2012: Cool Stuff from the Year the World Ended

Belatedly, it's that completely personal and arbitrary annual list of stuff I found last year and really liked. This time for A.D. 2012: the year the media told us people believed the world would end, but almost nobody actually did, and it didn't.


The Raid
A combination of incredible, relentless fight choreography and note-perfect direction make this the best action film in years - if not decades.

The Avengers (a.k.a. Marvel Avengers Assemble)
Not just the pay-off for all the fun Marvel superhero films that led up to it, but a special effects blockbuster where the dialogue is just as fun, if not more so, than the explosions.

The Artist
This beautifully filmed drama is a delightful homage to silent cinema.


The Scar - China Mieville
A typically uncompromising and imaginative fantasy from Mieville, this time taking a decidedly nautical bent and thoroughly conjuring the true immensity and depths of the sea - plus the strange terror of its uncommon denizens.

Knight of Germany - Professor Johannes Werner
The authorised biography of Oswald Boelcke, the father of air fighting tactics. Much of the book consists of Boelcke's letters home, offering a great insight into one of the world's most interesting historical figures. Werner's commentary, meanwhile, almost seems to embody the insecurity of thirties Germany all too neatly.

Rise of the Videogame Zinesters - Anna Anthropy
Like A Room of One's Own, but with more Mario.

---Comics and Manga

20th Century Boys - Naoki Urasawa
The third year running that this genre-defying epic has appeared on my end-of-year list. If I haven't conveyed my love for it by now, I guess I never will.

Batgirl - Bryan Q. Miller et al.
The first truly satisfying big-name superhero comic I've ever read, that provides a satisfying conclusion for a comic-book character with one of the most devoted fan-bases around.

Saga - Brian K. Vaughan, Fiona Staples
Inspired in no small part by Star Wars, this science fantasy comic mixes space ships and magic, robots and ghosts - while also not shying away from fully fleshing out the ugly side of its unreal galaxy.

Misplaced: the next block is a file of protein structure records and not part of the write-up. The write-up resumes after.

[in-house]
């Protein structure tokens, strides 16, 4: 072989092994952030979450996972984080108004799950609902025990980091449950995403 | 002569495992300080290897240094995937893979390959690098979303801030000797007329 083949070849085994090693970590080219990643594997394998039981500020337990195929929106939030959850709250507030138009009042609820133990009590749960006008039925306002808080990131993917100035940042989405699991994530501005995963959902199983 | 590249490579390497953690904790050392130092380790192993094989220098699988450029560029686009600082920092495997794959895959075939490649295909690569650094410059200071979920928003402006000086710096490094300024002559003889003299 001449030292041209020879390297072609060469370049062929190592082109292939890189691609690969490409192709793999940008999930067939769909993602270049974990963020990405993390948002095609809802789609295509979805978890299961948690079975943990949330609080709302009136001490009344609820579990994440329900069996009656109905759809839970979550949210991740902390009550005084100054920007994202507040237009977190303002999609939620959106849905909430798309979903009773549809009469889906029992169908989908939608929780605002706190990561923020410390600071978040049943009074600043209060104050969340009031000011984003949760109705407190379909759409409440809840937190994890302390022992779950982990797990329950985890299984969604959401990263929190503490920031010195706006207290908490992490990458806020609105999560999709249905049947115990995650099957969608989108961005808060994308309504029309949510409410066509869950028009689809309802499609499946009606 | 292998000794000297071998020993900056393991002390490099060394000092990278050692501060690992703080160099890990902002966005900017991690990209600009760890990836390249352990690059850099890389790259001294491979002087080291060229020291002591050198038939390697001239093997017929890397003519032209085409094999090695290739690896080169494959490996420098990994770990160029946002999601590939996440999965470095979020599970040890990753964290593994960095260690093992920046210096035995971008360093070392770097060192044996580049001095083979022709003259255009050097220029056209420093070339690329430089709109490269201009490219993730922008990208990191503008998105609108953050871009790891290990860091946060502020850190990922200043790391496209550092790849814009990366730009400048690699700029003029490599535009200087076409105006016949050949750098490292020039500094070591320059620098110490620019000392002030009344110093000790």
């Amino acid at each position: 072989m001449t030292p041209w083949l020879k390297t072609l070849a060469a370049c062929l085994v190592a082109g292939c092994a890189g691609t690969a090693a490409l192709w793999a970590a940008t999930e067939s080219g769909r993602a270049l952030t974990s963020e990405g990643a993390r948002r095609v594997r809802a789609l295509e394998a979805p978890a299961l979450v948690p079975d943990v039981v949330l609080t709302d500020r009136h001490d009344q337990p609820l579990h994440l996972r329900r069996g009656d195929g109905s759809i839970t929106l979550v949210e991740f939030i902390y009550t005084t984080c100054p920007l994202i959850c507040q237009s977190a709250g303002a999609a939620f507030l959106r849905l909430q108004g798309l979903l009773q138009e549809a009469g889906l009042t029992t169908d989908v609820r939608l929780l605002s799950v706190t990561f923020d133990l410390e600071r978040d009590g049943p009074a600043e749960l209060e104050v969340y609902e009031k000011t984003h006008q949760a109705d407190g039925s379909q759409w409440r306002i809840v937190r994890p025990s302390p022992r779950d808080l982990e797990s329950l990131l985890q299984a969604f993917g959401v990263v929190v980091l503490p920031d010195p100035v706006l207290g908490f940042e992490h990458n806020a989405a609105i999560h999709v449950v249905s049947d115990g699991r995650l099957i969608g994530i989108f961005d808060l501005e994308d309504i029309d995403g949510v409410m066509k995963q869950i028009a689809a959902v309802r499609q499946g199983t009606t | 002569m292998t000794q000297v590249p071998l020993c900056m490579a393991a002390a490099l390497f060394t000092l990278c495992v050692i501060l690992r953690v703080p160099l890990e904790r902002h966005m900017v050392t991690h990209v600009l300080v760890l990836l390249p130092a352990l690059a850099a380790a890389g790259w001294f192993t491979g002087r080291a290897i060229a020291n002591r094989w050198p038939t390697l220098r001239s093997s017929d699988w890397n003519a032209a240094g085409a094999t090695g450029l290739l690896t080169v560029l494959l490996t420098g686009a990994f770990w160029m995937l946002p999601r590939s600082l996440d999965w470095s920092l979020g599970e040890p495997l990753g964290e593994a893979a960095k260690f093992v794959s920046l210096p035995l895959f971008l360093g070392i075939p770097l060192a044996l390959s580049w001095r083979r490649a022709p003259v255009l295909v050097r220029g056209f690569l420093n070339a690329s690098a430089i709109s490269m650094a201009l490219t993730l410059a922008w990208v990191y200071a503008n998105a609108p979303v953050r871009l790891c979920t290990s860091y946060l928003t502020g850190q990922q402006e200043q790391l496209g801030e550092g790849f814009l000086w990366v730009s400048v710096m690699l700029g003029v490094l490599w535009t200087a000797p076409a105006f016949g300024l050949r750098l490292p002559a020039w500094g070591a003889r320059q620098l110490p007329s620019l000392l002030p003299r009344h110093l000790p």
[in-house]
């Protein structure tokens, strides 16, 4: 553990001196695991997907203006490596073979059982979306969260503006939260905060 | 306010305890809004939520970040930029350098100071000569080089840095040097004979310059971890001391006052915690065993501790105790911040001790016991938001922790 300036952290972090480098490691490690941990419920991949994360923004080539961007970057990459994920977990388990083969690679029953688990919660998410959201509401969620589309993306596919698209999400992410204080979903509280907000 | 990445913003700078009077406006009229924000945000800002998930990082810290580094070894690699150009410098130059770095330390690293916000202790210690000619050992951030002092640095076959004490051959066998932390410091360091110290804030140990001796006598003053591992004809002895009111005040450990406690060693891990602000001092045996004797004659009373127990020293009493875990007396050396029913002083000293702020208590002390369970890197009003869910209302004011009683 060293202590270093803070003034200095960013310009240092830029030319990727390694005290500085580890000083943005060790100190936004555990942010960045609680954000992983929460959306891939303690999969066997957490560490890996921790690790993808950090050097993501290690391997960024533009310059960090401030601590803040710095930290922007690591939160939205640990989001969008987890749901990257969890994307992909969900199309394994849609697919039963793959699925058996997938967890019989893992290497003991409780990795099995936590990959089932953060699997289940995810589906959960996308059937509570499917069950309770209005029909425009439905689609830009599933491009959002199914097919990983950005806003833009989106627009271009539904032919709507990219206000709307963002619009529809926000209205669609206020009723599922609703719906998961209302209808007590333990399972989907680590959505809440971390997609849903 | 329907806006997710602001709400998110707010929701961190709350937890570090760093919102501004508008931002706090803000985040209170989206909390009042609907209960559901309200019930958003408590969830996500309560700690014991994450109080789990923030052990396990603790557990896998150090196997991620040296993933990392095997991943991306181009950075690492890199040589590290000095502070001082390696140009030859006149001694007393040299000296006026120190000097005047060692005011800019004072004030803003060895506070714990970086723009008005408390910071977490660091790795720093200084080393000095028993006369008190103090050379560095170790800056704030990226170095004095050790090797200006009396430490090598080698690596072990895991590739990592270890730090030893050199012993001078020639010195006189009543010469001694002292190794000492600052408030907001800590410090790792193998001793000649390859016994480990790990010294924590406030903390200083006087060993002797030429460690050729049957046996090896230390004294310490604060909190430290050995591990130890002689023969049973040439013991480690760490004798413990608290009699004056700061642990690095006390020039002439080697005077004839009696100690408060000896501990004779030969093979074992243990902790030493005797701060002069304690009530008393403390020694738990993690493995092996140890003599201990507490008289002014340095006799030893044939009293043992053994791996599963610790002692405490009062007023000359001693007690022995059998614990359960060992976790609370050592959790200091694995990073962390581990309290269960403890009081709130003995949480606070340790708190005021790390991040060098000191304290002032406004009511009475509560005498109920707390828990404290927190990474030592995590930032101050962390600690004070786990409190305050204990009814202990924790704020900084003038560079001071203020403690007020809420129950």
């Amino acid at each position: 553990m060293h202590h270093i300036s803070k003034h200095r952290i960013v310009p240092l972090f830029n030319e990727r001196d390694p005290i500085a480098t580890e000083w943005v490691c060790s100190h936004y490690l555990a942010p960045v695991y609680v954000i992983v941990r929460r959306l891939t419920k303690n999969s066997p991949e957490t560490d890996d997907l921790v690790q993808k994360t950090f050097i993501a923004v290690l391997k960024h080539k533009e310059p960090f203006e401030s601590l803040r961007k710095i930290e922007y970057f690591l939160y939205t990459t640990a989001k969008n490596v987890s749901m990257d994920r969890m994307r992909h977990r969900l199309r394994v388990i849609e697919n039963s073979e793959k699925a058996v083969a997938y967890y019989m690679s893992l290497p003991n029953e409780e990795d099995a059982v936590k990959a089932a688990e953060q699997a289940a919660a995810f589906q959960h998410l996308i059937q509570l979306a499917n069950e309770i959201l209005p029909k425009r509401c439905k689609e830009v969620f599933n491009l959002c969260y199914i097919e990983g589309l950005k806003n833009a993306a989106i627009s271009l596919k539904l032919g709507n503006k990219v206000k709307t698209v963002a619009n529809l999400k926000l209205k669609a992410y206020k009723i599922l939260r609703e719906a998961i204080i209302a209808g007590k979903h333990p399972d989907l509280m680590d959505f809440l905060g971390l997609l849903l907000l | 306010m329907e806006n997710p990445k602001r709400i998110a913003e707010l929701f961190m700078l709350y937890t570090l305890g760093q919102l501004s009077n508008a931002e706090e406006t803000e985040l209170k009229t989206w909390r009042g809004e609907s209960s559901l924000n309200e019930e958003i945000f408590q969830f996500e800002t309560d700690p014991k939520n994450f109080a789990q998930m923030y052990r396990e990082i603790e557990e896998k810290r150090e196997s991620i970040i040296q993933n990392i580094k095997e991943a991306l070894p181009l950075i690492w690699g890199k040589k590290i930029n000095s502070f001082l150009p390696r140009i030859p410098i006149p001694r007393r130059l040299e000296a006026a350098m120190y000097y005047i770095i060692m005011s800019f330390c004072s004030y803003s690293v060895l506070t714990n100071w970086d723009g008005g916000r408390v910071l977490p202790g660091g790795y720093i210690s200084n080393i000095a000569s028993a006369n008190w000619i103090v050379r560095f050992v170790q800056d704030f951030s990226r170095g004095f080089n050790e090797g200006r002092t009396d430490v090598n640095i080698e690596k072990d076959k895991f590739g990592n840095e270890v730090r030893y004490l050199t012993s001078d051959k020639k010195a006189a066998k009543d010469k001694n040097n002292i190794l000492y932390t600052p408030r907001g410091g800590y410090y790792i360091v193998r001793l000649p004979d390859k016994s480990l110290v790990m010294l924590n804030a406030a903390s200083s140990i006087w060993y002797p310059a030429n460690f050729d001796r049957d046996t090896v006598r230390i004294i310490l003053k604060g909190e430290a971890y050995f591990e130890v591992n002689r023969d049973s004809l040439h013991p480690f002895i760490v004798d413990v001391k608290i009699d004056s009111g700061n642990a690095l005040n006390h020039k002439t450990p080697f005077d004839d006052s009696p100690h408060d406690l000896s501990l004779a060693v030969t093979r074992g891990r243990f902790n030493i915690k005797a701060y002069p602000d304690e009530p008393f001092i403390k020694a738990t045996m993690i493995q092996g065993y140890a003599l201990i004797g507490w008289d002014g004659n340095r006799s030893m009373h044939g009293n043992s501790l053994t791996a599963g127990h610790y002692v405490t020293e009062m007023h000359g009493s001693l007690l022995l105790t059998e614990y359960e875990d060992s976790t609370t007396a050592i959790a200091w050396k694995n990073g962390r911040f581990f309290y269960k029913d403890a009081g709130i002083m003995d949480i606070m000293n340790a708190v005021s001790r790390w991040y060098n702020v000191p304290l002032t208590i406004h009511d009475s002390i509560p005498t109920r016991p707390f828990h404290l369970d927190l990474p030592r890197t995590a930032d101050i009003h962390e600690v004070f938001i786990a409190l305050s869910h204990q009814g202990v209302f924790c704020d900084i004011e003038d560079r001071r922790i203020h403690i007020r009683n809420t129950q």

---TV Shows

Some shows grow on you. Some shows you know you'll love from the first episode. For me, Fringe was the latter.

You could pitch this show as "The X-Files with real story arcs and a consistent mythology", but it's so much more than that. Starting out as a show about a mad scientist helping the FBI deal with mad science crimes, it sprawls into an epic saga with a broad cast of likeable characters, an endless parade of imaginative gimmicks and a ready supply of heart-wrenching drama.

Superficially a nerd wish-fulfilment fantasy, this tale of a white-collar loser turned super-spy won me over with its self-awareness, lovably weird characters, cheerful tone and consistent knack for making me laugh.

The Yogscast
Video game content that values the experience of playing games rather than regurgitating advertising copy. Exactly the kind of stuff television channels seem to have no interest in showing me.


World-building is the part of fiction at which games excel, and the world of Dishonoured is intriguing, imaginative, atmospheric and exactly my cup of tea. Also one of the year's many examples of something achieving success outside the narrow military shooter genre that seemed to be dominating the medium.

Xenoblade Chronicles
The Japanese role-playing game we've all been waiting for, set in a mindbogglingly massive and beautifully realised fantasy world.

Metal Gear Solid 3: HD Edition
The perfect storm of complex stealth gameplay, over-the-top characters and barmy storytelling.

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